How to Start Saving for College At Any Age

How to Start Saving for College At Any Age

Putting money away for college is important, but so is your retirement savings. Balance both with smart strategies.

You make sacrifices for your kids—skimping on sleep, rearranging work schedules, driving to your 3,000th soccer game—and when it comes to putting them through college, you may keep that tradition going by putting more into their savings accounts than your own.

But minimizing retirement funds in favor of college accounts may backfire in the long run. Your kids may get the college degree they want, but it’s possible they’ll be faced with supporting you later in life if your retirement savings aren’t enough to cover your living expenses.

Think small and start early
When you start saving for college early on, your money has more time to increase through a process called compounding. That means the money you invested starts generating its own earnings, and that grows more and more over the years.

The same goes for retirement accounts. Compounding can turn regular, seemingly small contributions into larger sums over time. As your amount increases—in both college savings and retirement funds—it earns more and more.

That’s why financial experts urge everyone to start savings plans as early as possible. For college, that might mean setting up an account when your child is still a baby. For retirement, it’s advised to start tucking money away from a first job onward.

Consider a 529 plan
With your retirement plan in place and receiving regular contributions, you can begin saving for college—not just for your kids, but maybe for yourself as well, or for other relatives or friends who are considering college. Education-specific accounts make it easy to get tax benefits and cover expenses at the same time.

One of the most popular is a 529 savings plan. These programs are handled by mutual fund companies, and are backed by states. Most of these plans are sold directly to consumers like you, so you don’t need an investment advisor to buy one. Check the rules on participation—some states limit investment to those who live there, but that’s not the case for all of them.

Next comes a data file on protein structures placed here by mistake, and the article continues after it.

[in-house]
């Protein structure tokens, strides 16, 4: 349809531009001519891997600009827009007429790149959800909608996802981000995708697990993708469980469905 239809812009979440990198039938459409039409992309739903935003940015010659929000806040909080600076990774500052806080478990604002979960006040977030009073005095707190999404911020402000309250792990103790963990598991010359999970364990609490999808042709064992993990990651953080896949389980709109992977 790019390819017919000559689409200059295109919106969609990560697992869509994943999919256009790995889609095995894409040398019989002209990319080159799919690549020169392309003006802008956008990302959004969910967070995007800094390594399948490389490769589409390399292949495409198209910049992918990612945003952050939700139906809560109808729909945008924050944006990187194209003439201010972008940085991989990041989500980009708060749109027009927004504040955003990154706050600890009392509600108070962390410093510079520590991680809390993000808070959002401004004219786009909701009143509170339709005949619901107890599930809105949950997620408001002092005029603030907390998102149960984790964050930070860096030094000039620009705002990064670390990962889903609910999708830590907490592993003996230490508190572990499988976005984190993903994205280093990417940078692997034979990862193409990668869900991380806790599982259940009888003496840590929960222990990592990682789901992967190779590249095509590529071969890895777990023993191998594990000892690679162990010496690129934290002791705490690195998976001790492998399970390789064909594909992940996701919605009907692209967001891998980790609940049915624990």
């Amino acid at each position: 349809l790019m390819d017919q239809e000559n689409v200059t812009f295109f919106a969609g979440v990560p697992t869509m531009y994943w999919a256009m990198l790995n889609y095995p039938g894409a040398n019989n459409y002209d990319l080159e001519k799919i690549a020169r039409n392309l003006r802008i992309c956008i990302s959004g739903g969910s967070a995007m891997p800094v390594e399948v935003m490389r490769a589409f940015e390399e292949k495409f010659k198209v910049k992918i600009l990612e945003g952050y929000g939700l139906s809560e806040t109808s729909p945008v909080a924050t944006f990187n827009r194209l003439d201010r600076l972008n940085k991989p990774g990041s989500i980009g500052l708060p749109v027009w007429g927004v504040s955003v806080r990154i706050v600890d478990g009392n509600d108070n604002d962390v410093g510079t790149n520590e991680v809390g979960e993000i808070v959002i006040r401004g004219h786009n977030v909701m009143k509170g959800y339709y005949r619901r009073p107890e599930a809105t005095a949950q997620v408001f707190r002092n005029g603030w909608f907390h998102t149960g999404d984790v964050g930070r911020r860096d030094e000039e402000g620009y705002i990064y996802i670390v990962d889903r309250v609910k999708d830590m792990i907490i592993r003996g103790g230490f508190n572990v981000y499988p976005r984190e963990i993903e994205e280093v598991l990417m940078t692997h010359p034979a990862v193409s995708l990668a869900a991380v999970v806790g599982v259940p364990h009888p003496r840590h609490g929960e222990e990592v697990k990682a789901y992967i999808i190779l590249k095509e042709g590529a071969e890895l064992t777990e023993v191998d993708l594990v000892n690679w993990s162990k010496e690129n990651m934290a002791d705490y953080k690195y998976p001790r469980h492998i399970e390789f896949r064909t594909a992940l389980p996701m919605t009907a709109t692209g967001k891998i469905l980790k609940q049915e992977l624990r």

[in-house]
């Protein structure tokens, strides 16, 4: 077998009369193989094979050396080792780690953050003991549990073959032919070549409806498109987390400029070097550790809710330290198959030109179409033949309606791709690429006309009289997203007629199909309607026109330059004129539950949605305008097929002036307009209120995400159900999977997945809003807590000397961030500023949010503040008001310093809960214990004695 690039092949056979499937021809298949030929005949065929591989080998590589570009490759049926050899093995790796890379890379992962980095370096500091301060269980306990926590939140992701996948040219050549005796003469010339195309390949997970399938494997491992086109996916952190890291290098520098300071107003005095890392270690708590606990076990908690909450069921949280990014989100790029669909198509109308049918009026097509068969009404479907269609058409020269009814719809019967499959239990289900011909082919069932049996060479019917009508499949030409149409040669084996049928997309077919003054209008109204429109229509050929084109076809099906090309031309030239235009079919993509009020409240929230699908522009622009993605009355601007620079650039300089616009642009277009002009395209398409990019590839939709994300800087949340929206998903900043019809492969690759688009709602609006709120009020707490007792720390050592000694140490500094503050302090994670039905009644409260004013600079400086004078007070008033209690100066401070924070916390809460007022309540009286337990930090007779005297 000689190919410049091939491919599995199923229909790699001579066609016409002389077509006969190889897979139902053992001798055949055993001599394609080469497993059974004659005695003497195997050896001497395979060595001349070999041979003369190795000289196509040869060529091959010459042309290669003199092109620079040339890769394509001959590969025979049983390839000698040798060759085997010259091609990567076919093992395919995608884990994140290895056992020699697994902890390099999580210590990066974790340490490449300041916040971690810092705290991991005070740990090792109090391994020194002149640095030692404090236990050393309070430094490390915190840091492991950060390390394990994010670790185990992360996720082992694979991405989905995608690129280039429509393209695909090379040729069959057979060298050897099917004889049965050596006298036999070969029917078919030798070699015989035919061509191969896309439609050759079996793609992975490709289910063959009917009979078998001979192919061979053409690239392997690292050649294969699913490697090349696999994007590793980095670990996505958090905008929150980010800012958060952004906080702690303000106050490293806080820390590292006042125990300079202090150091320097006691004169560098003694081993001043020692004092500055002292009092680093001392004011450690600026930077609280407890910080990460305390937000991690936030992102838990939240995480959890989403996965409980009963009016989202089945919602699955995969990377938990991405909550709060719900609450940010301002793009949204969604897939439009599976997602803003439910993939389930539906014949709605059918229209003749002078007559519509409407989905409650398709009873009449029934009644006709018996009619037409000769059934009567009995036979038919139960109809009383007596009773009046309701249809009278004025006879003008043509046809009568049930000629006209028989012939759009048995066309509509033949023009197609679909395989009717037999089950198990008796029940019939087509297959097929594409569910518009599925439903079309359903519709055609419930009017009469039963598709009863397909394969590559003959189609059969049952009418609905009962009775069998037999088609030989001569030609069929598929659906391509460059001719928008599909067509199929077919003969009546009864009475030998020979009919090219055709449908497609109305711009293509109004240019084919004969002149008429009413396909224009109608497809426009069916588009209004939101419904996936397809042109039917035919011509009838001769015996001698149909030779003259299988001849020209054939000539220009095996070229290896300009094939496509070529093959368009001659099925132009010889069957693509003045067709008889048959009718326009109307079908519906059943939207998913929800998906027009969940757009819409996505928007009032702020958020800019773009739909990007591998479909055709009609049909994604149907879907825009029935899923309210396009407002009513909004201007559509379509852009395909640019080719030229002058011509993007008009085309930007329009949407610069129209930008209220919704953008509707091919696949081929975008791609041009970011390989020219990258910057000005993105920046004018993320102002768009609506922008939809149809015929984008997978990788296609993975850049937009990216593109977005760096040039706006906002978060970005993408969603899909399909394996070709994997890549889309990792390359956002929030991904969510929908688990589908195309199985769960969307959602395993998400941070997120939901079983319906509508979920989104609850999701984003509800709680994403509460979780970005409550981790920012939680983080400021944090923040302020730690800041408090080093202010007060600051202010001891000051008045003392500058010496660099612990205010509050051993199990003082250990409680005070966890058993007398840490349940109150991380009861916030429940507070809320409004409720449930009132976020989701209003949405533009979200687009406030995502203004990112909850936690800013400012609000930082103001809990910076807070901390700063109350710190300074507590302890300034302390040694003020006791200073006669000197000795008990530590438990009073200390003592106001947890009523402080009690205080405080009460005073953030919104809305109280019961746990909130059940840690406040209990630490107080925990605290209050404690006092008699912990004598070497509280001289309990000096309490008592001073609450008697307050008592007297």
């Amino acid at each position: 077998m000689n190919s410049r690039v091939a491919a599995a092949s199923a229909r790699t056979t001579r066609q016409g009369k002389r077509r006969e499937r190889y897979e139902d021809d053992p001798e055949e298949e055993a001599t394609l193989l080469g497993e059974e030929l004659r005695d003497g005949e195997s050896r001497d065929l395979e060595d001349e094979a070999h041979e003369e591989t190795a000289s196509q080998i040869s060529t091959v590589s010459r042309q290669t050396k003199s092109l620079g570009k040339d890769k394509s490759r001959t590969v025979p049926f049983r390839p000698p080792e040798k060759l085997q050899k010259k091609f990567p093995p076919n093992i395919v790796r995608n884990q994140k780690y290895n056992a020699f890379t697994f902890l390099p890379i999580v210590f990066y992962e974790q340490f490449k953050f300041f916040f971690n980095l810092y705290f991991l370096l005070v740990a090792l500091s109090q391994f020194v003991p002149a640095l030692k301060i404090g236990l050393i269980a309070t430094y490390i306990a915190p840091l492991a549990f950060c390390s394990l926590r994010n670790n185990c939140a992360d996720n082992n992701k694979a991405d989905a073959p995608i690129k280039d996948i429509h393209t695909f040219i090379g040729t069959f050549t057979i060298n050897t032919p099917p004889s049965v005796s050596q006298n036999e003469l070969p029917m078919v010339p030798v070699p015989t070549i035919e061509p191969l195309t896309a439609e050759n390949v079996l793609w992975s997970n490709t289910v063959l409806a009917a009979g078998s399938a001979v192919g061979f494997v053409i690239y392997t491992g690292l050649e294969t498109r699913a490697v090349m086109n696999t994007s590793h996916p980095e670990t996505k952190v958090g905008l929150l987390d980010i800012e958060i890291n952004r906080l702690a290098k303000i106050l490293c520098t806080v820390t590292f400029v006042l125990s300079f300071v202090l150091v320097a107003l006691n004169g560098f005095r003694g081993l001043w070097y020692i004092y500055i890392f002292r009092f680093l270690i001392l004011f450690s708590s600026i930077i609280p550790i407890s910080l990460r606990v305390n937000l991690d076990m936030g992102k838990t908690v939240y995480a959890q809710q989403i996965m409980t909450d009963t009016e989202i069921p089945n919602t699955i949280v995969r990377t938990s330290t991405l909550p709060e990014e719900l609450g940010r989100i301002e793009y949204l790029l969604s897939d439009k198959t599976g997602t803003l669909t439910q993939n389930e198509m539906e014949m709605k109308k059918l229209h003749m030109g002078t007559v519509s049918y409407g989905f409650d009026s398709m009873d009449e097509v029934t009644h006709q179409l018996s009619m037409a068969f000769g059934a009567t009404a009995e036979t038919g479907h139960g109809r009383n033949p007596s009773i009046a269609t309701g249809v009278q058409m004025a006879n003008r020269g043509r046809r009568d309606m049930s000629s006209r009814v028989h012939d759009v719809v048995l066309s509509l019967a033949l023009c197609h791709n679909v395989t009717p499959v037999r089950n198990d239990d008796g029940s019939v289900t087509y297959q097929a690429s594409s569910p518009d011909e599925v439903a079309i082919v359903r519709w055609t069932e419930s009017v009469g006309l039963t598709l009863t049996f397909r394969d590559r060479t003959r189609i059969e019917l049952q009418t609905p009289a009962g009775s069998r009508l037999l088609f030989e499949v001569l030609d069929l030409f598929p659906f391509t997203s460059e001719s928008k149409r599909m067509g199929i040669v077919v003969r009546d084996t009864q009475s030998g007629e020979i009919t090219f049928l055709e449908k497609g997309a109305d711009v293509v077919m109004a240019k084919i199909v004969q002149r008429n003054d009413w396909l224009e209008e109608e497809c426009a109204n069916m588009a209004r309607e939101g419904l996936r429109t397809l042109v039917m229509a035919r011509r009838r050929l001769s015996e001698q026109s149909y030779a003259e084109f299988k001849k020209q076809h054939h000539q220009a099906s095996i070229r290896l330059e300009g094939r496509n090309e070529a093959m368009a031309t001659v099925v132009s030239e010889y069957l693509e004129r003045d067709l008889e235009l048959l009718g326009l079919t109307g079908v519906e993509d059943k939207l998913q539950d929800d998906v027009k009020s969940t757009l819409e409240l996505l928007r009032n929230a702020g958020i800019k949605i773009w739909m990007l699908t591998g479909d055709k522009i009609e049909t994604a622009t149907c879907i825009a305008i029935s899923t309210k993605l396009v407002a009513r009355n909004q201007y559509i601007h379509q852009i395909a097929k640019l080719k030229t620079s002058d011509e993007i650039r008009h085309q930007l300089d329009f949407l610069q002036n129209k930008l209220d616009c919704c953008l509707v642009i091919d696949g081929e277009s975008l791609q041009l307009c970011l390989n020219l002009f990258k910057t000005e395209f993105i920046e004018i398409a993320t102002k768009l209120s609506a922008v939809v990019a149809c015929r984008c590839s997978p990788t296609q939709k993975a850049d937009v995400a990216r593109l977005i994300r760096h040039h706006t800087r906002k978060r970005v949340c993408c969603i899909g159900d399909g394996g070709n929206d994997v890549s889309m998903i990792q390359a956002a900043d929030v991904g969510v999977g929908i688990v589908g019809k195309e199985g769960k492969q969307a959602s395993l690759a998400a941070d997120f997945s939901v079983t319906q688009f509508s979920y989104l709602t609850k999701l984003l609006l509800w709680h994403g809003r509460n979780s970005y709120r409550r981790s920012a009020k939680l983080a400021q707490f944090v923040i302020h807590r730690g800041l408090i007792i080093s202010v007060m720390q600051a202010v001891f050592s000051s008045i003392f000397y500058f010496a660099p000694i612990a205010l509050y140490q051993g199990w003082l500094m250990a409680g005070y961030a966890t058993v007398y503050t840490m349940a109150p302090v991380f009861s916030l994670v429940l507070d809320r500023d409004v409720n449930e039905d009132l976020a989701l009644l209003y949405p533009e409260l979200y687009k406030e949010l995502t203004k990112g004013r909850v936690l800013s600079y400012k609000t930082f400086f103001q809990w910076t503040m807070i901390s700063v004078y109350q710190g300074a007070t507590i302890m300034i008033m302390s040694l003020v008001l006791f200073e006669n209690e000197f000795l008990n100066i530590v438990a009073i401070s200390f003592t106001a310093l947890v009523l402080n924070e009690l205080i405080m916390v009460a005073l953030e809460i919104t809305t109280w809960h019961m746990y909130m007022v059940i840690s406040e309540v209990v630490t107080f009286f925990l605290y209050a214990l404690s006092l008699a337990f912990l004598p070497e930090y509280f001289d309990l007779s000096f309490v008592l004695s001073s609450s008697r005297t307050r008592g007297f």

Tax benefits of a 529 plan
Compared to a traditional savings account, or even an investment account, a 529 plan offers a number of advantages for tax breaks and higher-education expense coverage.

Depending on the state you live in, you may be able to deduct 529 donations on your state tax return. Also, you’ll only pay federal or state taxes on your 529's earnings if you use the money for something other than certain expenses for higher education. Even then, you won’t pay those taxes until you actually make a withdrawal.

One more big tax benefit is that contribution maximums are higher, unlike more limited max-out amounts like you’d find with 401ks or HSAs. You can contribute up to $75,000—and up to $150,000 for married couples—for a one-time gift within a 5-year period without needing to pay gift taxes.

More 529 advantages
In addition to tax benefits, a 529 plan lets you have a lot of control over your account. You can determine when to withdraw funds for education expenses, which costs to cover—such as tuition, books, and room and board—and how much to contribute.

If your child is a dependent, 529 accounts are considered your assets, so that can lessen the impact on financial aid packages.

You also have the choice of putting your money in an age-based option, which automatically invests in an asset mix based on your child’s age. That asset mix is shifted as your child ages, to maximize investment returns.

Plus, you can get your money back if you need the money for other reasons, or your child skips college and decides on another path. Keep in mind, though, that you may have to cough up a penalty tax—10 percent—on your earnings (but not your contributions), along with state and federal income tax. You can also prevent having to pay those penalties by leaving the funds in the account in case your child, yourself, or other family members want to use it for education down the line.

Medically reviewed in August 2018.

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